What has been the experience of Canada with their CBDC?

So many things happen first in either Canada or the U.S. and then migrate either north or south.  Just recently, the Canadian government began to experiment with a digital loonie. So, what lessons can we learn from our neighbors to the north, RE: floating digital currency?    Let’s take a snap-shot.   (But, keep it under your tuke, eh?)

OK, first question is, What IS a CBDC?

This is a good and simple place to start.  The Central Bank Digital Currency (CBDC) is essentially the digital equivalent of a state’s fiat currency.    But, please remember, these are not cryptocurrencies.  In Canada, the CBDC would be backed by the Bank of Canada.   Cryptocurrencies are issued by private companies and their valuations are wildly volatile, responding instantly to the whims and rumors of the market.   Further, the cryptocurrencies have fees (e.g., Ethereum gas fees) that are not centrally regulated.

So, let’s go online and buy some Canadian Dollars!!!

Takeoff, hockey hoser.   (Sorry, my Canadian speak is limited to having seen Strange Brew in College.)  Few problems here.   Foremost, the CBDC doesn’t exist yet.   This has been spoken about for several years, but things got a good push from the pandemic when people not enamored of the idea of leaving home.  Public discussions began in mid-2023 and thousands of Canadians participated.

So, what are the pros and cons of CBDC in Canada?

There are potential good points to the CBDC and potential bad points.   It would serve us well to look at each.

SafetyThe CBDC would be protected by the government.Privacy concernsIf all of your transactions are discoverable,  people become precisely targeted
StabilityThe CBDC would always have a stable value.Cost and ComplexityTo use the CBDC, a whole new infrastructure needs to be installed.   This is quite expensive to do.
AccessibilityThe CBDC would be of help to the unbanked or underbanked communities of the nation.Potential VulnerabilityAnything digital is hackable, so using the CBDC is vulnerable.

So, what is the philosophy behind the CBDC for Canadians?

1.   With the digital loonie, no extra identification would be needed for basic transactions.

2.   If the digital dollars are lost or stolen, extra identification can be provided and transactions easily unwound.

3.    A digital dollar should help people to participate more in the economy.     The degree to which a locality is unbanked or underbanked would no longer matter.

4.   The CBDC would complement bank notes, not replace them.   So, for citizens who like dealing in cash, nothing has to change.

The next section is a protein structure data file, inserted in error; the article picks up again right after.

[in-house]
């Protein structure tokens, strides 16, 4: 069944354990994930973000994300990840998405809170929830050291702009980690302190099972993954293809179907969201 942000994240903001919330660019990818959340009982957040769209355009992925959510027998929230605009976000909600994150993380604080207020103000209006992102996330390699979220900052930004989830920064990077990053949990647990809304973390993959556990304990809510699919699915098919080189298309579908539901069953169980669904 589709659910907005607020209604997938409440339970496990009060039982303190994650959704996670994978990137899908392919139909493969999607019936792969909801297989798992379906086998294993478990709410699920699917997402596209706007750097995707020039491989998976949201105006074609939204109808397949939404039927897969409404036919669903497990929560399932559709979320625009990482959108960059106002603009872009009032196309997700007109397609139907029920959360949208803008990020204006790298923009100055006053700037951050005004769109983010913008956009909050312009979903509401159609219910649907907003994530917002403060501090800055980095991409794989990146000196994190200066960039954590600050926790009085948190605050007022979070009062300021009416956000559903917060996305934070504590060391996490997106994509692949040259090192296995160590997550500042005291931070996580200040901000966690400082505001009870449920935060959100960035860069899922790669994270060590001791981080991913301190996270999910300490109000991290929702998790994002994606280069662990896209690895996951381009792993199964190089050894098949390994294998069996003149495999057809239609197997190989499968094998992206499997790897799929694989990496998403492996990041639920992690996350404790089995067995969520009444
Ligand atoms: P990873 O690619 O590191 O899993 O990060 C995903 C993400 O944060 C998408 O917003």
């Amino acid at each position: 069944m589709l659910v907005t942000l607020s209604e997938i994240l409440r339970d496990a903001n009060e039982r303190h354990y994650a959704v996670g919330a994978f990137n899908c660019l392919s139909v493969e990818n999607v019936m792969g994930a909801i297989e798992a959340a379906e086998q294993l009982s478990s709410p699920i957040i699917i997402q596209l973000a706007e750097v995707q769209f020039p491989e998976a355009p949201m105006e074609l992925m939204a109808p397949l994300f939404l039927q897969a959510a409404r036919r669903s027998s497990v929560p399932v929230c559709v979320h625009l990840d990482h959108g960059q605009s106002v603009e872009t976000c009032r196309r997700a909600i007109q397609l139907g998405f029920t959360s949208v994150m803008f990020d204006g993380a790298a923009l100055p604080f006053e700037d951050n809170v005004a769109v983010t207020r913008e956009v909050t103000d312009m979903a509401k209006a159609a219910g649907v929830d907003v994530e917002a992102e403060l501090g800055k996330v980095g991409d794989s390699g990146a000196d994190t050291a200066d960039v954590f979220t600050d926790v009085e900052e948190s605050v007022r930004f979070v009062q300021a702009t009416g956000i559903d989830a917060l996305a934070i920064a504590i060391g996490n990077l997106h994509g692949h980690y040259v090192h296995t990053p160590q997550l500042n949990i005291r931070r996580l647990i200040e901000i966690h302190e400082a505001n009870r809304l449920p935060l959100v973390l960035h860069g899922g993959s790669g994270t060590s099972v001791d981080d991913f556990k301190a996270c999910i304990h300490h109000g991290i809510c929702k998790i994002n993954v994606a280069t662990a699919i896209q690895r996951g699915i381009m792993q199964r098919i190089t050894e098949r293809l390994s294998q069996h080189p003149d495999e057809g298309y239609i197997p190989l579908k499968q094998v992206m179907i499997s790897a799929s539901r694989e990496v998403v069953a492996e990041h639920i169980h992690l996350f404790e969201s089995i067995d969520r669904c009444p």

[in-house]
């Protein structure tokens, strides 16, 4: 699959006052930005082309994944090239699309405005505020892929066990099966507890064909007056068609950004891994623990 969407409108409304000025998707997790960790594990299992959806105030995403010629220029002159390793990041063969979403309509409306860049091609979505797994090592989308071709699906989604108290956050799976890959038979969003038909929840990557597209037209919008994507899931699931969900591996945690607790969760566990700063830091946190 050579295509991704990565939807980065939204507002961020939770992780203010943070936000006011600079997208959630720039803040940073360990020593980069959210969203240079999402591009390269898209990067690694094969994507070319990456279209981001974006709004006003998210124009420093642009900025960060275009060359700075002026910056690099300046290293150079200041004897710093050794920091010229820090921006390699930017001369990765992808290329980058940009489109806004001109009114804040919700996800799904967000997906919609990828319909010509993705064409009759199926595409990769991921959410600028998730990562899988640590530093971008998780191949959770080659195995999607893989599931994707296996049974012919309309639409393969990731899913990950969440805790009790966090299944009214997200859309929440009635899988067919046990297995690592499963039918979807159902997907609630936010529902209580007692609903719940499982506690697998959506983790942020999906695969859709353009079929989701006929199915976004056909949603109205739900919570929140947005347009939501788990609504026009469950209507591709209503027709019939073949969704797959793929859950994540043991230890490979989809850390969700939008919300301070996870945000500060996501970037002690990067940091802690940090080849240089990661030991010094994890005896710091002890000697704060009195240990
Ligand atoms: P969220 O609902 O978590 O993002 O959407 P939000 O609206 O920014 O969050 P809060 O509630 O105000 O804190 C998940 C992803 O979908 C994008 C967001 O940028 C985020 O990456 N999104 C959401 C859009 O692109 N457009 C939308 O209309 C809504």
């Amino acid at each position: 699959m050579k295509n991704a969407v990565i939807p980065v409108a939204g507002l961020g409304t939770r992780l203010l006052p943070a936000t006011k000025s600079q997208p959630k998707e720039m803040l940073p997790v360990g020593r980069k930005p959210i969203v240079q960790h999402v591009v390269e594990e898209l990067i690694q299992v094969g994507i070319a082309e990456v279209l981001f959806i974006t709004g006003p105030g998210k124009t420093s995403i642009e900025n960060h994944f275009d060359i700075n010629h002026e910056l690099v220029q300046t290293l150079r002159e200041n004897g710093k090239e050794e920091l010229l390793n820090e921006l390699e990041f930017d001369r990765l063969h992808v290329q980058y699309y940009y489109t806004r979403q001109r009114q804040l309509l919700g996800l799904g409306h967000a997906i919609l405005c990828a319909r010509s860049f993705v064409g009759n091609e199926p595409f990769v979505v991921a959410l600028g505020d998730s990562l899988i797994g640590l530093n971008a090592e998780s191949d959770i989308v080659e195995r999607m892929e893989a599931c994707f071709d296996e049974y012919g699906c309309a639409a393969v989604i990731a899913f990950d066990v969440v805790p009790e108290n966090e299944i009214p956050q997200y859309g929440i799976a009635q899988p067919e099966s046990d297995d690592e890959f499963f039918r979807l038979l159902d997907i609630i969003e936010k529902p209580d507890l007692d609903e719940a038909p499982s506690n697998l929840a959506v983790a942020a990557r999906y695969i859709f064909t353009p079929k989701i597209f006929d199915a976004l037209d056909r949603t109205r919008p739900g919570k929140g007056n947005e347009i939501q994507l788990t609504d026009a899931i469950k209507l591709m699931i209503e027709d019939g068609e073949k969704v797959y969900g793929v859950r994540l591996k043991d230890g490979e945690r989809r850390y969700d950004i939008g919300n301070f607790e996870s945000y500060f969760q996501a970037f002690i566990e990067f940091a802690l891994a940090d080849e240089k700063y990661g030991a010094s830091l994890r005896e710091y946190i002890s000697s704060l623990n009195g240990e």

• “In an ideal world, it is truly digital,” says Henry Kim, Professor of Operations Management and Information Systems at the Schulich School of Business, York University located in Toronto. “It acts just like cash. But it’s digital, which means it’s convenient, and it transcends distances.”

Might this actually work?

I argue that it might.  It would appear that the Canadian government is working with the Media Lab at MIT to figure out just how to roll out this change to add the CBDC.  Given that the Lab has a specific division looking at digital currencies, it seems to be a great place to start to get information.   More importantly, it would seem that Canadians are becoming more comfortable about digital cash.   In evidence of this, in 2008, there were 880 million ATM transactions and in 2019, there were only  466 million transactions.   Ostensibly, the remainder had already shifted to credit card or some sort of digital cash.

The Verdict

It seems that the Canadians are very excited about this.   More importantly though, I think, it seems that the Canadian government officials are making this decision very deliberately.  They seem to be responding to the demands of their citizens, and on the way to get there, they are following the wise advice of people who have thought through it all before.  It shall be interesting to see what happens.


CBDC Canada: What Is It? – NerdWallet

Digital Canadian Dollar – Bank of Canada

Is a Central Bank Digital Currency Coming for Canadians? – NerdWallet

Bank of Canada collaborating with MIT on CBDC research (cointelegraph.com)

Editor’s Note: Please note that the information contained herein is meant only for general education: This should not be construed as Tax Advice.   Personal attributes could make a material difference in the advice given, so, before taking action, please consult your tax advisor or CPA.


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